The student publication of Arapahoe Community College in Colorado

The Arapahoe Pinnacle

The student publication of Arapahoe Community College in Colorado

The Arapahoe Pinnacle

The student publication of Arapahoe Community College in Colorado

The Arapahoe Pinnacle

From beauty to Ziggy Stardust, ACC community revels in eclipse experience

Image via Cheryl Henry
A photo of the eclipse through Arapahoe Community College’s telescope on Monday, April 8, 2024.

Birds fell silent and the air cooled as if nature was holding its breath to witness the spectacle. A crowd of about 200 people awaited the captivating exchange between the celestial spheres, momentarily stirring a latent awareness of the bodies that govern the universe.

Sporting protective glasses, waiting in line to use telescopes and looking through sun spotters, students, staff and community members filled Arapahoe Community College’s west lawn for the eclipse watch party on April 8. While the glowing orange crescent is a wonder to see through the darkened safety glasses, gazing through an 11-inch Celestron telescope makes for a more formidable display, as the perceptible black specks are actually sunspots the size of Jupiter.

Everett Bithell, a concurrent enrollment student at ACC, hopped on the opportunity to attend the viewing and utilize the equipment provided at the event.

“It’s great to see so many people come out here and really feel like a student body, and also [use] really cool telescopes,” Bithell said. “I love space, it is the most beautiful and existentially terrifying thing in existence, kind of existence.”

Arapahoe Community College concurrent enrollment student Everett Bithell has established a ritual for astronomical events. (Image via Hayden Chedid)

Students were not the only attendees at the event; many Littleton residents brought chairs to the lawn and settled in for viewing. One resident said they had attended a previous viewing party here at ACC and used the school’s website to find the information for the event. Jennifer Jones, astronomy faculty member and physical science department chair, hosts many viewing parties for solar events.

“We’ve got our sun spotters, which are sophisticated pinhole cameras,” Jones said. “So they’re basically if you stick a pin in a piece of paper you can see the crescent, that’s the same, but it’s got lenses and mirrors to enlarge the image.”

A sun spotter catches the eclipse at Arapahoe Community College on Monday, April 8, 2024. (Image via Michael Price)

ACC also had expensive, high-tech equipment on hand.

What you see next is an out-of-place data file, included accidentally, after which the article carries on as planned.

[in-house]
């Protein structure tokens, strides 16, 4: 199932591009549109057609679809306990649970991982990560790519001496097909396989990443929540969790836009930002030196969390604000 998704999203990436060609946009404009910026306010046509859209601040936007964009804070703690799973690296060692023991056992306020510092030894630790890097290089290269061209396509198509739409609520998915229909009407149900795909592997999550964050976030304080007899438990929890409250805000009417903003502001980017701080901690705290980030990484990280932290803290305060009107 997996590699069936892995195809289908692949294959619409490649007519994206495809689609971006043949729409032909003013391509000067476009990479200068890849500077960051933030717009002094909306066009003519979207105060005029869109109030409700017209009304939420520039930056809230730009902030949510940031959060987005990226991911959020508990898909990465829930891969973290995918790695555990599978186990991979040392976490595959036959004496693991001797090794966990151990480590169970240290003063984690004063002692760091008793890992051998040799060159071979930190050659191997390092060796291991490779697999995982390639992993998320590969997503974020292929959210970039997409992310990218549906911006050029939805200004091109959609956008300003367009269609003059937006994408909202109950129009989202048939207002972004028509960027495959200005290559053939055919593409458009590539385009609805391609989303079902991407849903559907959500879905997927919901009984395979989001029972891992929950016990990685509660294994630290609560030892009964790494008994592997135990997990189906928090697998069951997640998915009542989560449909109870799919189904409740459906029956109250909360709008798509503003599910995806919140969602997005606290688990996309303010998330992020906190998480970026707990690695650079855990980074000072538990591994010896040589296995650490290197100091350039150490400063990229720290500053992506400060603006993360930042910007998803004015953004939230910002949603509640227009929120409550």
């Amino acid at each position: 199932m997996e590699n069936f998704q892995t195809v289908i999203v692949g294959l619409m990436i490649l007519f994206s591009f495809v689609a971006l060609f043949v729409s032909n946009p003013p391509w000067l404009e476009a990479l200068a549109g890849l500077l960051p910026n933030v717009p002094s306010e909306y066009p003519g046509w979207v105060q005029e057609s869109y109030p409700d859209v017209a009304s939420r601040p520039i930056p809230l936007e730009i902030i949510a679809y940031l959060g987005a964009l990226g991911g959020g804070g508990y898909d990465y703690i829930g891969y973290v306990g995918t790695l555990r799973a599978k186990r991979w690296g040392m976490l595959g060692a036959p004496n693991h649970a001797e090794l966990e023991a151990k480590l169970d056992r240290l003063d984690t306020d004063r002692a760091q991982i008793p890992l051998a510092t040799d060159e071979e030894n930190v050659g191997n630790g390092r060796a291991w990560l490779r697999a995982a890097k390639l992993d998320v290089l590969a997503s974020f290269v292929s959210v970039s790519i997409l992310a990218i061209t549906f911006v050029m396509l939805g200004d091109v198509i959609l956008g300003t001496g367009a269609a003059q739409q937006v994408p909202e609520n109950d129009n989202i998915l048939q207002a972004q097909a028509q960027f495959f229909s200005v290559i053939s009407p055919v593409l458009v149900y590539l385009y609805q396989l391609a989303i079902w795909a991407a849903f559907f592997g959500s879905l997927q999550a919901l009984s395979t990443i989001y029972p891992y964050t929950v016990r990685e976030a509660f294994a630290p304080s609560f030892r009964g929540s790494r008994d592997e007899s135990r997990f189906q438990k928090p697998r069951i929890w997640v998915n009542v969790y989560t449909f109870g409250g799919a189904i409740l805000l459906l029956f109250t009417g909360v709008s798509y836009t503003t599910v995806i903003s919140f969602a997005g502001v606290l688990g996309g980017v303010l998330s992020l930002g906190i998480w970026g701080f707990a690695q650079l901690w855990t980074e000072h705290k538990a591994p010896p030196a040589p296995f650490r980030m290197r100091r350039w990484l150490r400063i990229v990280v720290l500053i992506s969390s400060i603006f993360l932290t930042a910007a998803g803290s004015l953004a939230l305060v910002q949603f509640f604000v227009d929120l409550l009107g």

“We had two telescopes set up, but one of them is a piece of new technology, and we’re still learning about it,” Jones said. “The new piece of technology can talk to a device, and so the hope is if anyone has mobility concerns where it’s hard for them to look into an eye-piece, we can hand them an iPad and be like, ‘Here is what it can see.’”

Arapahoe Community College Astronomy Faculty Member and Physical Science Department Chair Jennifer Jones stands next to ACC’s 11-inch Celestron telescope at the solar eclipse viewing party at ACC on Monday, April 8, 2024. (Image via Hayden Chedid)

Some people had seen an eclipse in the past, like the one in 2017. Others were brand new to the experience and took advantage of being on a college campus.

“I don’t know if I remember any solar viewing events during school growing up in France,” said Perrine Olie, an ACC international student, “This is my first time looking through a telescope in the U.S.”

Other students weren’t on campus to access the resources. Chyler Gaytan, a first-year psychology major at ACC, viewed the eclipse on her own.

“I thought that it was really beautiful. I felt lucky to be able to see it,” Gaytan said. “I was anxious for whatever reason, and I wish I did more research to understand the science behind it.”

The path of the eclipse’s totality started in Maine and swung down through the Midwest and into Texas before making its way to Mazatlan, Mexico. In Littleton, despite seeing only a partial eclipse NASA estimated at 65.5%, people still delighted in observing the astronomical phenomena. Bithell has even developed a unique tradition to enrich the occasion.

“I pull up ‘The Rise and Fall of Ziggy Stardust and the Spiders from Mars,’ by David Bowie,” Bithell said. “It’s incredible music, and it works so well looking up at the sky. For me, it enhances the experience.”

Leave a Comment
More to Discover
About the Contributors
Hayden Chedid
Hayden Chedid, Reporter/Editor
Hayden Chedid (she/her) is currently obtaining her Associate of Arts with a concentration in journalism. After earning her bachelor's in journalism, she hopes to work in news broadcasting.
Michael Price, Reporter
Michael Price (he/him) is currently obtaining his Associate of Arts with a concentration in Journalism. He is interested in pursuing a Bachelor's in Broadcast Journalism after ACC and hopes for a career in sports broadcasting production.
Cody Knudson
Cody Knudson, Reporter
Having spent half of his life in Nebraska and the other half in Colorado, Cody is a homegrown Midwesterner. He is currently studying Journalism and is working towards becoming a movie critic.
Translate »

Comments (0)

Please share your thoughts. Remember to be respectful. We do not allow solicitation for products in our comment sections and those comments will be removed.
All The Arapahoe Pinnacle Picks Reader Picks Sort: Newest

Your email address will not be published. Required fields are marked *

Skip to content